In Charlie and the Chocolate Factory, Roald Dahl, the wildly entertaining children’s author asked: “Do you know what breakfast cereal is made of?”
The answer: “It's made of all those little curly wooden shavings you find in pencil sharpeners!"
Can’t you hear your kids giggling or maybe groaning over that one? You have to admit, the question makes for a jolly good conversation starter around the breakfast table. Where does our cereal come from? What is it made of? Who baked our bread? How many miles did our fruit, milk, eggs, and bacon travel before reaching our stomachs? Suddenly, you’ve assembled a lesson on geography, economics and food science, and your once sleepy breakfast table wakes up to a lively family conversation.
Family meals provide an important opportunity for role modeling, problem solving and creating a sense of belonging and togetherness. It doesn’t matter what time you gather. For busy families with hectic schedules, breakfast may be more doable than dinner, so dig in.
Two kinds of people inhabit the earth: early birds and night owls. Those of us who fall into the latter category tend to push the snooze button – repeatedly -- waiting till the very last minute to greet the day. We think skipping breakfast buys us a worthwhile five, ten or 15 minutes more (pleeease) of precious pillow time.
Unfortunately, the extra half-hearted sleep fails to compensate for what we miss in the kitchen -- basically one heck of a nutritional kick start. What’s worse: we don’t compensate for the critical vitamins and minerals skipped at breakfast, later in the day. So when we snooze, we really do lose.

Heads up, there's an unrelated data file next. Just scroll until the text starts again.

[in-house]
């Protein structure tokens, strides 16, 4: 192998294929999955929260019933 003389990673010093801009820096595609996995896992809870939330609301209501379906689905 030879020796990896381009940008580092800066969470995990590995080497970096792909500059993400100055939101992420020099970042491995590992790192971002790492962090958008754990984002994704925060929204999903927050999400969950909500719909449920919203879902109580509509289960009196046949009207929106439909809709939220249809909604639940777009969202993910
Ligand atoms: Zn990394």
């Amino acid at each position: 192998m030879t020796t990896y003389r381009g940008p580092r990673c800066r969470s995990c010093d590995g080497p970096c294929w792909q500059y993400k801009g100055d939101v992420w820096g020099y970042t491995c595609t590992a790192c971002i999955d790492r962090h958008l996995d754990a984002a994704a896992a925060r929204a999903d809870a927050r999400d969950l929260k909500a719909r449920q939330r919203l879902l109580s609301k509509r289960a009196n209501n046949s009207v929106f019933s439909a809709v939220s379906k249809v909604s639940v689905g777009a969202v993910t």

In fact, research consistently shows that breakfast eating is a marker for overall diet quality. (1) Children and adults function better mentally and physically, when we “break the fast” shortly after rising.
1. “Breakfast: A Missed Opportunity,” Journal of the American Dietetic Association, Vol. 107, Number 4, pages 565-569 (April 2007)
“When you wake up in the morning, Pooh,” said Piglet, “what’s the first thing you say to yourself?”
“What’s for breakfast,” said Pooh.
“What do you say Piglet?” asked Pooh.
“I say, I wonder what’s going to happen exciting today?” said Piglet.
Pooh nodded thoughtfully, “It’s the same thing, he said.”
From A.A. Milne, “The House at Pooh Corner.”